'Fifty Shades Of Grey Glamorises Domestic Violence And That Broken Men Can Be Fixed' Say Campaigners

'Fifty Shades Of Grey Glamorises Domestic Violence'

Fifty Shades Of Grey "glamorises" domestic violence and dangerously romanticises the idea that women can fix broken men, campaigners have said.

Ahead of the release of the controversial film over Valentine's Day weekend, domestic violence activists have called on the public to consider whether they should endorse the movie.

Natalie Collins, who runs campaign group Fifty Shades Is Domestic Abuse, said the story portrays an abusive relationship.

She said: "The thing that I would say to people who are reading the books, who are going to see it, is, if he wasn't rich and very attractive, would this behaviour be normal?

"Is it romantic when somebody tracks your phone, when somebody knows where you live before you tell them, sells your only means of transport, or buys the company you work for?

"How can you marry that with being romantic?"

Having worked on reducing violence against women for a number of years, Ms Collins said that after reading all three books two-and-a-half years ago, she was left "deeply concerned about the amount of domestic violence that was being romanticised and celebrated".

She also criticised "exploitative" retailers who had taken advantage of the franchise's popularity and created branded merchandising to cash in on the publicity.

The imminent release of the Fifty Shades Of Grey film, starring Jamie Dornan as Seattle billionaire Christian Grey and Dakota Johnson as student Anastasia Steele, has seen the sale of sex toys in Britain soar.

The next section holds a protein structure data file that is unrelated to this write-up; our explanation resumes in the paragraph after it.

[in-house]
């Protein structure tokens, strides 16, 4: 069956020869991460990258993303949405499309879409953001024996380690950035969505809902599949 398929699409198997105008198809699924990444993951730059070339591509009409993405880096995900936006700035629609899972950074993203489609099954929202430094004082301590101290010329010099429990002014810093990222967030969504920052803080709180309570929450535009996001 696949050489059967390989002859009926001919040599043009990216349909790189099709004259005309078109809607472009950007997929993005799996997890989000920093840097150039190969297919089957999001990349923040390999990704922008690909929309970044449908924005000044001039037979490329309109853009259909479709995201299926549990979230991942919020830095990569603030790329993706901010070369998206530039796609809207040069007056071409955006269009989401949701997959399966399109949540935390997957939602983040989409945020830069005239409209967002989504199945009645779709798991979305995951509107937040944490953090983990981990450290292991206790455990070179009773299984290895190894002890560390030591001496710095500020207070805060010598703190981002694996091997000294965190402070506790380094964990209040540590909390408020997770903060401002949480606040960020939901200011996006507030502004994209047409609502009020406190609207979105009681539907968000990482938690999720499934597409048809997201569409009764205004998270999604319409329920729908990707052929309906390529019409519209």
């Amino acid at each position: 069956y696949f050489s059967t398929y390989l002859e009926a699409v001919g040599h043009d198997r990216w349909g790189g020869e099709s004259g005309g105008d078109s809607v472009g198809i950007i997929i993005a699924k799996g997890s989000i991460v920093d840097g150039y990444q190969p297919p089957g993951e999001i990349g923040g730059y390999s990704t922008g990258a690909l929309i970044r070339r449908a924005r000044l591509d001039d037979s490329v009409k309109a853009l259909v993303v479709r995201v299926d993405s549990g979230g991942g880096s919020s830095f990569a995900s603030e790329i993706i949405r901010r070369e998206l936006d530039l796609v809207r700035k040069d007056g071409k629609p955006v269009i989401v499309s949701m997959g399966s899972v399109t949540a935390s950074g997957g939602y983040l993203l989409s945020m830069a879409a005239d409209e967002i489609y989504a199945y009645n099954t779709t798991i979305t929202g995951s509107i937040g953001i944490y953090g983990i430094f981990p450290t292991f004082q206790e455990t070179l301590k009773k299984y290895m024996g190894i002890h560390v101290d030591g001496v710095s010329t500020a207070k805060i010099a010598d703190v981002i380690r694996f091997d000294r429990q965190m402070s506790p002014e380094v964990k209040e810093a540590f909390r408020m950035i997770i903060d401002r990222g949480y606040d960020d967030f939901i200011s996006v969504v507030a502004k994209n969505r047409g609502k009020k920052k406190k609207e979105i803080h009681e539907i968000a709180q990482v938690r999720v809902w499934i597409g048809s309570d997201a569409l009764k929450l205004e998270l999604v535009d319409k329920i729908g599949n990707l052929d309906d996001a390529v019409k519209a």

Britain's biggest online sex toy retailer, Lovehoney, said the overall Valentine's spend across the industry will be around £50 million - £1 for every adult in the UK.

The books, written by EL James, follow the sado-masochistic sexual relationship between the two protagonists.

Ms Collins added: "We are not against BDSM (bondage, discipline, sadism and masochism), it is the other issues in the books and films which we say glamorise domestic violence.

"It is not about censorship - people have the absolute right to go and watch it - but there is something about the credibility that is given by the number of people who go and watch it.

"I have spoken to people who have said that he (Christian Grey) was abused as a child and that is why he is the way he is.

"It is also very dangerous to suggest that people abuse because of their childhood and that women can fix broken men with enough love."

She further expressed her concerns that the franchise has become part of everyday life, with some cinemas even hosting "mummy and baby screenings".

Fifty Shades Is Domestic Abuse campaigners are planning to hold a protest at the film's UK premiere in London's Leicester Square on Thursday.


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